The Central Ohio Chapter of the American Society of Plumbing Engineers (ASPE) recently hosted two, one-day intensive hands-on steam systems training classes. The classes were held at PV University, which is a specialty training laboratory built at Pipe Valves Inc., a pipe valve and fitting distributor in Columbus, Ohio.
Mark Arnold, with Pipe Valves, and I organized and presented the classes to provide more in-depth training on steam systems. Though we’ve done smaller half-day seminars before, this was the first time we’ve put on a class of this nature or duration. We had also never opened a seminar up to other organizations, and this proved to be a great idea.
As a senior design and applications engineer for a large mechanical contractor in central Ohio, over the past several years I’ve taken part in several projects involving the use of steam. My involvement has always been to assist in getting the project operational, and I noticed numerous errors in the design — not because of bad design, but rather a lack of knowledge regarding steam systems among the young designers. The rework was costing our company, as well as the various design firms, time, money and reputation. Because of our relationship with Mark Arnold of Pipe Valves, we started talking about what could we do to help educate the young engineers and designers learn about steam. Pipe Valves has a great training center that Bruner (my employer) built, and so we knew that was the place to hold the classes. I worked with Arnold, as well as Rob Oster from Armstrong International, to put the class together, and then our ASPE Chapter organized and handled all the advertising, registration and CEU generation.
We offered the class to members of the ASPE Central Ohio Chapter, as well as to the Columbus Chapter of ASHRAE. Normally, Pipe Valves offers a similar class for $500 per person, however we worked with Arnold and Pipe Valves to offer the class at a reduced fee of $200 for ASPE members and $250 for non-members. We limited each class to 25 students so we could allow for actual hands-on training in the steam lab, and we very quickly filled both days. We were extremely pleased that 50 engineers from all over Ohio participated.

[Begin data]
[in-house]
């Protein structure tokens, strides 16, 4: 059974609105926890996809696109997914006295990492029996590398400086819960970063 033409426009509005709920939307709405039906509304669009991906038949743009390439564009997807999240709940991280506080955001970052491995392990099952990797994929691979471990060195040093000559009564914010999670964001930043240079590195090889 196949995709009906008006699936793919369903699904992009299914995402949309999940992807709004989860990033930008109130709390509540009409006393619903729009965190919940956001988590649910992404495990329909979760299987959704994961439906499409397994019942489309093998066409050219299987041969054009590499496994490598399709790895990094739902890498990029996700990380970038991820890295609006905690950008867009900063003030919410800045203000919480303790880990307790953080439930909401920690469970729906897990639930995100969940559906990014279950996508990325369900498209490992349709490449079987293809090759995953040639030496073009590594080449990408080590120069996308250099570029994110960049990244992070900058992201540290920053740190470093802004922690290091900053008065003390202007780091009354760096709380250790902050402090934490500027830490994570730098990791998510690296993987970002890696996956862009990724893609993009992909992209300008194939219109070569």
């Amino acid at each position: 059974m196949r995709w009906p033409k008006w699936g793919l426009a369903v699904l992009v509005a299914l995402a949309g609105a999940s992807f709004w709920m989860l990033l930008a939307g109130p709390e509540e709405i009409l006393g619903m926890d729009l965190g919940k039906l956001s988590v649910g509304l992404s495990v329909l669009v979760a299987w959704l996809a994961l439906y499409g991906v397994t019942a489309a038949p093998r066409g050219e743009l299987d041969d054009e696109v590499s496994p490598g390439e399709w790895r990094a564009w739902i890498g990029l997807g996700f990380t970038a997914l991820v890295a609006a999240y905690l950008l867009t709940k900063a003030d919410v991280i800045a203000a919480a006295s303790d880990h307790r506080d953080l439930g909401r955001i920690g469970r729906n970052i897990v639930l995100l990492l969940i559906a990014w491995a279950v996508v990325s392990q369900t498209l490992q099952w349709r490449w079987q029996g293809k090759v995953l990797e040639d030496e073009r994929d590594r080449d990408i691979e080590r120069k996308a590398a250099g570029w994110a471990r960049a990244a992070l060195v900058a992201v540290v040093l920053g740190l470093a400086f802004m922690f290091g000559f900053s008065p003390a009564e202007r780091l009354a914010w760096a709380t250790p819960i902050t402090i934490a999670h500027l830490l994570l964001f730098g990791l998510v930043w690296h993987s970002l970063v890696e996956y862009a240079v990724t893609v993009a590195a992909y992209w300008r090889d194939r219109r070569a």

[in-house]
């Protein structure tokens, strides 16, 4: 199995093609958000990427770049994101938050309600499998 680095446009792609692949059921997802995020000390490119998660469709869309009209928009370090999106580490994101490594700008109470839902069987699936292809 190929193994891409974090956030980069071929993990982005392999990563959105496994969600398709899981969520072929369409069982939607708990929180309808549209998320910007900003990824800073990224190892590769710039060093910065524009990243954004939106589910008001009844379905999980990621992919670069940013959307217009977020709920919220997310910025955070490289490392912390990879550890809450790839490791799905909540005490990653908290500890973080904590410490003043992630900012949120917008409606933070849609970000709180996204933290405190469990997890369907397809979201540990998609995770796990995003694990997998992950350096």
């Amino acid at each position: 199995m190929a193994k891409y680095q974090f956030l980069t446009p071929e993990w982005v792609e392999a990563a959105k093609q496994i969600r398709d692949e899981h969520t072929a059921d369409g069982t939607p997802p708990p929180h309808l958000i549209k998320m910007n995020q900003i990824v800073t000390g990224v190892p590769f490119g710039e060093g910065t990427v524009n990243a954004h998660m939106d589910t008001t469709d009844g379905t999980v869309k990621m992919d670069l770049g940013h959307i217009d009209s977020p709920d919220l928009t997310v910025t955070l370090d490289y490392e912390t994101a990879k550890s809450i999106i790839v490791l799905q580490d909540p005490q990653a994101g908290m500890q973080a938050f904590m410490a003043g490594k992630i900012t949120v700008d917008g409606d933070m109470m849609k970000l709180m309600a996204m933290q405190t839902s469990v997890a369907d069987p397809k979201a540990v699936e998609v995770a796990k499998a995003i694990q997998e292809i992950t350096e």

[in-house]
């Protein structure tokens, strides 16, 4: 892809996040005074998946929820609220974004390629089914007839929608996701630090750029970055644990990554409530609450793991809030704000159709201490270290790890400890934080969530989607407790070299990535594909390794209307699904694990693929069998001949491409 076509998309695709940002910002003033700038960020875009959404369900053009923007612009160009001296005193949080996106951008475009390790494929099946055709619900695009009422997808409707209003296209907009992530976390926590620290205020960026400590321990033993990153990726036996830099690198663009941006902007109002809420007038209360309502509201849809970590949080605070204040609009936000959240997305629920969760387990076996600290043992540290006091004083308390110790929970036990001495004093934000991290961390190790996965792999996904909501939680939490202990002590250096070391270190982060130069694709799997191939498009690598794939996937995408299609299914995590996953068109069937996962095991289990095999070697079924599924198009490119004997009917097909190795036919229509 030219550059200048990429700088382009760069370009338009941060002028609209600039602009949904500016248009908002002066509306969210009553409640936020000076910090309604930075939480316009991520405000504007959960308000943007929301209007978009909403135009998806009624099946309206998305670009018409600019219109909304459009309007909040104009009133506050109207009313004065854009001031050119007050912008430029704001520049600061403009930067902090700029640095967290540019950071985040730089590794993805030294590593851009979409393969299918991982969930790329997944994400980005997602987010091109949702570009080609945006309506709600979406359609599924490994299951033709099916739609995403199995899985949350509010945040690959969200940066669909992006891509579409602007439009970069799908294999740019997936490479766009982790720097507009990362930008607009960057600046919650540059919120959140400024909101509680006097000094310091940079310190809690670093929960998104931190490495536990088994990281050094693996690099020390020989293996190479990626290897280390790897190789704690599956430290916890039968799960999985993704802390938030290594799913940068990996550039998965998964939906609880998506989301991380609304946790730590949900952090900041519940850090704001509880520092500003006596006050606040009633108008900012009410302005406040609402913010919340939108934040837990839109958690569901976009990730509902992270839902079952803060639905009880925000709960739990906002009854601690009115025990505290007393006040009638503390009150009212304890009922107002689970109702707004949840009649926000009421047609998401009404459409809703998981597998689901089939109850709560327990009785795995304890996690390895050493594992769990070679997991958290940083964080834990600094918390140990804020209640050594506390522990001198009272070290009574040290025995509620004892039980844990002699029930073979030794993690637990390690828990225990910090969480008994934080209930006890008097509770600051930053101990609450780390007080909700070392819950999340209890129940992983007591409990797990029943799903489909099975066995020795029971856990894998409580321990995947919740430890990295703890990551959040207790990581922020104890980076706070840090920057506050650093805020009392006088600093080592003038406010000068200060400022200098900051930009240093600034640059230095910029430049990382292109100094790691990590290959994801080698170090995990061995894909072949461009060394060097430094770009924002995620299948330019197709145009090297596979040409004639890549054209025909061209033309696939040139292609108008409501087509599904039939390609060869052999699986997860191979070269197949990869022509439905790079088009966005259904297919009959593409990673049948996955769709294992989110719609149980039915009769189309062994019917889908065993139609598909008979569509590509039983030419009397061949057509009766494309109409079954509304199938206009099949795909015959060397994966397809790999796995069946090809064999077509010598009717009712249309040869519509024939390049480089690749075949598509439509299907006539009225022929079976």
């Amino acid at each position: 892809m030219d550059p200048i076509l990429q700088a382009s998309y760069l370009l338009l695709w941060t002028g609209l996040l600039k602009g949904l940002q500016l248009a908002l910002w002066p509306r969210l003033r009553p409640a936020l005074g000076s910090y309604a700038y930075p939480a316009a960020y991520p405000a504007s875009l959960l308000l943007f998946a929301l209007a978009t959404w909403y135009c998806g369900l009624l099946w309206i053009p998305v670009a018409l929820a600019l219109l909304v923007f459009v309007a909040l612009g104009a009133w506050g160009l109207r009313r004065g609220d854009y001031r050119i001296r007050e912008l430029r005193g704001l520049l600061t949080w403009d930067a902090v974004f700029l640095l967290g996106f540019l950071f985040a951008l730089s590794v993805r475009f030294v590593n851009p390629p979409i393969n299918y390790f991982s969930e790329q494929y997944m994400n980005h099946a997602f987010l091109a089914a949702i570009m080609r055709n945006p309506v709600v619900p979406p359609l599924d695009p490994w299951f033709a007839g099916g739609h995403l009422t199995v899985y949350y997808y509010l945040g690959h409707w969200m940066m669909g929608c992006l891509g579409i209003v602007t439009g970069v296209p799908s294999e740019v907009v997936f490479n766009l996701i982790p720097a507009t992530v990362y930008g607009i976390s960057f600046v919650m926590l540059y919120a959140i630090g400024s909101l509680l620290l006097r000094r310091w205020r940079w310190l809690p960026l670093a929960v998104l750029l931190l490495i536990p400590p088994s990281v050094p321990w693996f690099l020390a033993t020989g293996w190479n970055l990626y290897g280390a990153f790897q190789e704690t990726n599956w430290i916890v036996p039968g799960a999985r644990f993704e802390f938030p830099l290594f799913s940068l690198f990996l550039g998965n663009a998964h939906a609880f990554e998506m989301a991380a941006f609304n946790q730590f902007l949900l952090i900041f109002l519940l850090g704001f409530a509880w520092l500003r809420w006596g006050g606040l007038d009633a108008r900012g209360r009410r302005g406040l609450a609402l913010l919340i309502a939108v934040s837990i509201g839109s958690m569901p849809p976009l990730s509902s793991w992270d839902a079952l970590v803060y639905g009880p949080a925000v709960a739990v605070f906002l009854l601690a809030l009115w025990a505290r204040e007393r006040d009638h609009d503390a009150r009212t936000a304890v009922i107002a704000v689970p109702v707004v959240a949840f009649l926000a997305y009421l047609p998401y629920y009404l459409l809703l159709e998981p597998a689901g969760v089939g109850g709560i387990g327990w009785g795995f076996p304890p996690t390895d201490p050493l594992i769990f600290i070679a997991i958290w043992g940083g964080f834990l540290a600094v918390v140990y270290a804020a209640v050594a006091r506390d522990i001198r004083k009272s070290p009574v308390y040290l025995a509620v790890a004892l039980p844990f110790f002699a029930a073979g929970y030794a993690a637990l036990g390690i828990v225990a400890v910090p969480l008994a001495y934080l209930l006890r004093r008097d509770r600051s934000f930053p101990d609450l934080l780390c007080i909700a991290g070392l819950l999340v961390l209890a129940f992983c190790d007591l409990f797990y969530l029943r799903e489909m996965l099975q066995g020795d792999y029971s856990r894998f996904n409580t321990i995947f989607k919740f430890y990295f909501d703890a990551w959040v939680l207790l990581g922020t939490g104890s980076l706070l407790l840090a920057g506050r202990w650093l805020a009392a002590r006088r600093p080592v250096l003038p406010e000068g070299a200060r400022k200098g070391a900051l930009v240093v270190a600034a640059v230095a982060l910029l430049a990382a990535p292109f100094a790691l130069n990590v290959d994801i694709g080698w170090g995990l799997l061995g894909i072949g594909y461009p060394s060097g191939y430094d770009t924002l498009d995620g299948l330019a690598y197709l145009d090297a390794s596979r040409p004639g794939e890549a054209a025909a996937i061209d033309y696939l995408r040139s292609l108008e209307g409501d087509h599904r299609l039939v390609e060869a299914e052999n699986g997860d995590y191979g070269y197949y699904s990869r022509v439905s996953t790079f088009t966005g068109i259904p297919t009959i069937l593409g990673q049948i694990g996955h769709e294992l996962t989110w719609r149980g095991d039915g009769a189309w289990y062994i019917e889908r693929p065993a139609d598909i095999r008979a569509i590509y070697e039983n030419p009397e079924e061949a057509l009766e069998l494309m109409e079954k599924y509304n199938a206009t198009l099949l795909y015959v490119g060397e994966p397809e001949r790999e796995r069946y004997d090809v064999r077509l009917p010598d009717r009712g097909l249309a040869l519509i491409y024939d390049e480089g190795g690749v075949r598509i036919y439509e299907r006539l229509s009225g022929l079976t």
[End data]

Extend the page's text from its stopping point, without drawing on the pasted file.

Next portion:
The classes covered steam system piping design to include practical applications in proper steam line sizing, as well as steam trap placement, and proper trap selections for the application. One of the many highlights of the event was taking the students out into the live steam training lab where they could see glass steam traps in operation.
The students were also shown a heat exchanger stall and what happens when a heat exchanger or coil becomes flooded with condensate.
Our plan is to repeat this class in the fall, along with at least two additional classes on steam design, a class dedicated to boiler room design, and another on boiler and combustion control. I am hopeful that after other chapters see how successful this program is, and how much of a need there is for this level of training within the industry, they will follow suit. I would be very happy to talk with other chapters and help them put together a similar program.
For more information please contact Tony Furst CPD, LEED AP at TFurst@Brunercorp.com.